During a visit to our studio, Design that Matters industrial designer Will Harris coaches our Vietnamese manufacturer through a classic exercise embodying abstract qualities using clay and image collage.
We also wanted our manufacturer to understand the role of industrial design in synthesizing so many disparate requirements into a unified form that evokes emotion in the user. During one of our manufacturing team's visits to Boston, our designer, Will Harris, facilitated a classic industrial design exercise. Each team member used magazine images and clay to express abstract concepts like "trustworthy" and "comforting". In this way, the manufacturing team experienced a bit of that magical leap of intuition that leads to an holistic product.
Left: The Design that Matters-made clinical evaluation device. Right: The MTTS-manufactured Firefly device. Right photo courtesy East Meets West Foundation.
We knew we had done our job well when we saw the first Firefly fully created by our manufacturer. It looked identical to the four devices we had built for the clinical evaluation in Vietnam. For those less familiar with the typical product design process, the final product often looks quite different from the first generation of test products because the type of information you steep in as a team during the design process is very difficult to convey later to a manufacturer through reports or meetings. The result is that many manufacturers take a design and dramatically alter it to be easier to manufacture.
To design Firefly, Design that Matters brought our manufacturer along for every step of the process, creating buy-in, preserving the design intent, and passing on HCD skills that have forever changed their approach to product design. The result is Firefly, a device that MTTS considers to be their flagship product, giving them entry into new countries and rural-level hospitals to save many more babies. MTTS has since hired their own industrial designer and is already using HCD to design new products for infants with respiratory distress and hypothermia.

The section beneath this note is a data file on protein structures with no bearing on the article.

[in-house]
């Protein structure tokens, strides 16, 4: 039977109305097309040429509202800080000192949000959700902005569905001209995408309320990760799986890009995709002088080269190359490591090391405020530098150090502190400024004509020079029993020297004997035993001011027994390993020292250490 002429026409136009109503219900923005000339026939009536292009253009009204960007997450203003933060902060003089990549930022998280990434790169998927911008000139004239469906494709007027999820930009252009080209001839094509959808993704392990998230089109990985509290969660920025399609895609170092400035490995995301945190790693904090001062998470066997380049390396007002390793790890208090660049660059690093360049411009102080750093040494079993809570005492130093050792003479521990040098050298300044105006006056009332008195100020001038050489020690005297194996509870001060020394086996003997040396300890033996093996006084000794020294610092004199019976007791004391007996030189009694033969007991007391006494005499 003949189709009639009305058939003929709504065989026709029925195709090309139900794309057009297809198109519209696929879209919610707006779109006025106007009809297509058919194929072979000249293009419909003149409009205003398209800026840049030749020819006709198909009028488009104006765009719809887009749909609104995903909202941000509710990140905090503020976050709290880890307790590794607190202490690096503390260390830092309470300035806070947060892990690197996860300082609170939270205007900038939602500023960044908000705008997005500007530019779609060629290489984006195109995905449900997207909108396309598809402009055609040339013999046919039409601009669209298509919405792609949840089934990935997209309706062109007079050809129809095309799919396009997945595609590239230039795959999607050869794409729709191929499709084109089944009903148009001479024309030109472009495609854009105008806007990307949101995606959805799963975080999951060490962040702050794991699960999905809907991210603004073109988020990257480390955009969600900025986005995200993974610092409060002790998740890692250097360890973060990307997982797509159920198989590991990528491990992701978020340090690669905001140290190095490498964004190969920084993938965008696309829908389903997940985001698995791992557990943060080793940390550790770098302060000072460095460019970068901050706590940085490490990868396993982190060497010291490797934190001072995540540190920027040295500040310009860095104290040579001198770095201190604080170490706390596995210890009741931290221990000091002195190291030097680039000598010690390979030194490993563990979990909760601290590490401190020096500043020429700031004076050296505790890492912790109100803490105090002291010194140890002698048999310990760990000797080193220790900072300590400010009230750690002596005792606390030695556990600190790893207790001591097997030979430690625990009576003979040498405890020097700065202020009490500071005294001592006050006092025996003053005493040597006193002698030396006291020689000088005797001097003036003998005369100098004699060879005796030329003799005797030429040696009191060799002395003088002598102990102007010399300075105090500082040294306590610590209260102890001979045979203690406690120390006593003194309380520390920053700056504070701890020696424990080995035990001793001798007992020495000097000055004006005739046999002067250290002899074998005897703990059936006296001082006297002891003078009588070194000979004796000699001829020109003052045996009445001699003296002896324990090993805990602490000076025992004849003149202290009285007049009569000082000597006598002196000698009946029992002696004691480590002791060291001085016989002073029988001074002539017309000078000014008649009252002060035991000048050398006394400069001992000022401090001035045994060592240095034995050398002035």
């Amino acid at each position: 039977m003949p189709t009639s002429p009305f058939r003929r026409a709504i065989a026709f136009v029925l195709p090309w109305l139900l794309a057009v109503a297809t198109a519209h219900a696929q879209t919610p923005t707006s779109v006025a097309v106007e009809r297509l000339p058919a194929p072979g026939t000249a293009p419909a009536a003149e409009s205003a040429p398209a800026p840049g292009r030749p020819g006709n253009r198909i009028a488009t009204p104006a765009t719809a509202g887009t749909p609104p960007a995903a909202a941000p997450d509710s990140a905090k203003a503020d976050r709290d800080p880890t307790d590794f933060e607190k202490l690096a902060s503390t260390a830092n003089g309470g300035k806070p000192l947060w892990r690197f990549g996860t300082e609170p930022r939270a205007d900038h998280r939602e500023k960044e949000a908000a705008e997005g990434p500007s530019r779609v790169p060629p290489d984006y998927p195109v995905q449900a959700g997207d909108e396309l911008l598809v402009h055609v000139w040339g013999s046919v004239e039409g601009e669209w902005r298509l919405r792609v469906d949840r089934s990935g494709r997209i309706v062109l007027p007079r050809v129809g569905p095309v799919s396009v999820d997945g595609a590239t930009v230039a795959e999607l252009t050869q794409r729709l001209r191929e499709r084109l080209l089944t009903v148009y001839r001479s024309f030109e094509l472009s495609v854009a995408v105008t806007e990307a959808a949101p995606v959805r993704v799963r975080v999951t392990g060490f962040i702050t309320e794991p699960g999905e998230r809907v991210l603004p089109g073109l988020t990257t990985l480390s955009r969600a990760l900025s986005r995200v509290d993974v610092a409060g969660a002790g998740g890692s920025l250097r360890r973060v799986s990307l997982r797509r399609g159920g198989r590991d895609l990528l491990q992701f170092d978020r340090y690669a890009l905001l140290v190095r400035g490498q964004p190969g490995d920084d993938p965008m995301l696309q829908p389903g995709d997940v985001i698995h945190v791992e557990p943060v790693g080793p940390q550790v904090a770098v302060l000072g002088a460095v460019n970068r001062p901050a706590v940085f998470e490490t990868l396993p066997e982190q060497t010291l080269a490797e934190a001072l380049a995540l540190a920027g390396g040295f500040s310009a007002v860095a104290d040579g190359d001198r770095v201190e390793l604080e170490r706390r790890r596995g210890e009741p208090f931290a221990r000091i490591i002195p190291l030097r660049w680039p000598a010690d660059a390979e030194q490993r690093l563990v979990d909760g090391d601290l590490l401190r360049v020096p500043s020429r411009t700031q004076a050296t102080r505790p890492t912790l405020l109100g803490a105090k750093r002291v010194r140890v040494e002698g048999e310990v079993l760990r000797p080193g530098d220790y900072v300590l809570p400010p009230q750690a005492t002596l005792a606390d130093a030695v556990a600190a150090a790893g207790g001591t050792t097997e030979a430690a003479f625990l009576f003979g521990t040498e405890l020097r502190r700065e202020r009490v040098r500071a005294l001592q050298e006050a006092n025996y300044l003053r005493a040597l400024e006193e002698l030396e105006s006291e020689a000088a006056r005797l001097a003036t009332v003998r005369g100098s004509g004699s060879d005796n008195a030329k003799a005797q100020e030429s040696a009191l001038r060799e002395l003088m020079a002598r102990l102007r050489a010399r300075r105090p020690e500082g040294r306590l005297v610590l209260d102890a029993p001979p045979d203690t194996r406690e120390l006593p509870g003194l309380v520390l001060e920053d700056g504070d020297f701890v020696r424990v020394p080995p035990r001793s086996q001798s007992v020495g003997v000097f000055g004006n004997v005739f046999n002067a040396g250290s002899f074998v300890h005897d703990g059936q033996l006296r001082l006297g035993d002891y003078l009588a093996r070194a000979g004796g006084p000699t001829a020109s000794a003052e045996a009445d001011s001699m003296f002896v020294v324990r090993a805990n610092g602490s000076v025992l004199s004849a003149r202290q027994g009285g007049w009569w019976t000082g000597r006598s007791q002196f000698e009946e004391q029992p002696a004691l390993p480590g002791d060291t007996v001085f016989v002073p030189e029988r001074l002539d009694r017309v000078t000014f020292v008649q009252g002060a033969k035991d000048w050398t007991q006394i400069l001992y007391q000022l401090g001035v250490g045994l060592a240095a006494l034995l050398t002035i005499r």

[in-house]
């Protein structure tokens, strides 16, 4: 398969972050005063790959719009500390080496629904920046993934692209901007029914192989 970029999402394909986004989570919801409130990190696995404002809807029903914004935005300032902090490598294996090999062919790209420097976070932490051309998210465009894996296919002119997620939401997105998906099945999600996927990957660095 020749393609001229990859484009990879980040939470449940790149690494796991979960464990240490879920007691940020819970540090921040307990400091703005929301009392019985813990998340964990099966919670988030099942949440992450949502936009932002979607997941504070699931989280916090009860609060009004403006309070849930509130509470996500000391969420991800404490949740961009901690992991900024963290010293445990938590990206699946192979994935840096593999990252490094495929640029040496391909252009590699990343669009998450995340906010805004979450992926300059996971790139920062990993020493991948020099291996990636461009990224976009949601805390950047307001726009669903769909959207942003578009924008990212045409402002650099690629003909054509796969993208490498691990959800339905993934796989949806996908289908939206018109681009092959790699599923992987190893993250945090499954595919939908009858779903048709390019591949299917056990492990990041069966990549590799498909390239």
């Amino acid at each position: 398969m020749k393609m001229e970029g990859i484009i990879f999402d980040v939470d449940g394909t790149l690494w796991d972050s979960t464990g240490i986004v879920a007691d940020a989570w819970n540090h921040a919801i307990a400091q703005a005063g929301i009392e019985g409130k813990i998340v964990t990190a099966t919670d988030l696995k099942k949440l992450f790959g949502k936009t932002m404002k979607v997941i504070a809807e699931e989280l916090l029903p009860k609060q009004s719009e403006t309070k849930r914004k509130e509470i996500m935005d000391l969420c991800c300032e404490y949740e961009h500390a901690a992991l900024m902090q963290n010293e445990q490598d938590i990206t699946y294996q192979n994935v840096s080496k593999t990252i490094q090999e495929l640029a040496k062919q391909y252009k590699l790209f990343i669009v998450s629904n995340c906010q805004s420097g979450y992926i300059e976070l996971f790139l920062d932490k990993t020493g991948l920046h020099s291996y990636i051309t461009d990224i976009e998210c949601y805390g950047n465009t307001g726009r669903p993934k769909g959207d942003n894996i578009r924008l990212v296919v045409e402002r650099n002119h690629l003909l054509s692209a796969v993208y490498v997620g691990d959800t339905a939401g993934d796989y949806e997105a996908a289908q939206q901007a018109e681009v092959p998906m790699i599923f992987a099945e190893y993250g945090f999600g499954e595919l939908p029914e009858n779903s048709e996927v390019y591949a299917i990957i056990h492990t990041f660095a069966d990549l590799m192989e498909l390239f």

This "Design Experience that Matters" series is provided courtesy of Timothy Prestero and the team at Design that Matters (DtM). As a nonprofit, DtM collaborates with leading social entrepreneurs and hundreds of volunteers to design new medical technologies for the poor in developing countries. DtM's Firefly infant phototherapy device is treating thousands of newborns in 21 counties from Afghanistan to Zimbabwe. In 2012, DtM was named the winner of the National Design Award.
Elizabeth Johansen is Senior Advisor to Design that Matters (DtM), Principal of Spark Health Design Consultancy, and Adjunct Faculty at Olin College of Engineering's Affordable Design & Entrepreneurship Program. Elizabeth uses human-centered design to develop world-class technologies that lead to better health outcomes. She is also a sought after speaker and facilitator who has taught design for social impact to hundreds of organizations, from the smallest social enterprise to the largest bank in the world. Notable product launches include Eli Lilly's Kwikpen insulin injector (during former days at IDEO); Jana Care's improved Aina A1c rapid diagnostic test app for diabetics at home; and DtM's Firefly phototherapy device currently treating newborns with jaundice in over twenty developing countries. Firefly has earned ten design awards including the Edison Gold, IDSA IDEA Silver, and Green Good Design.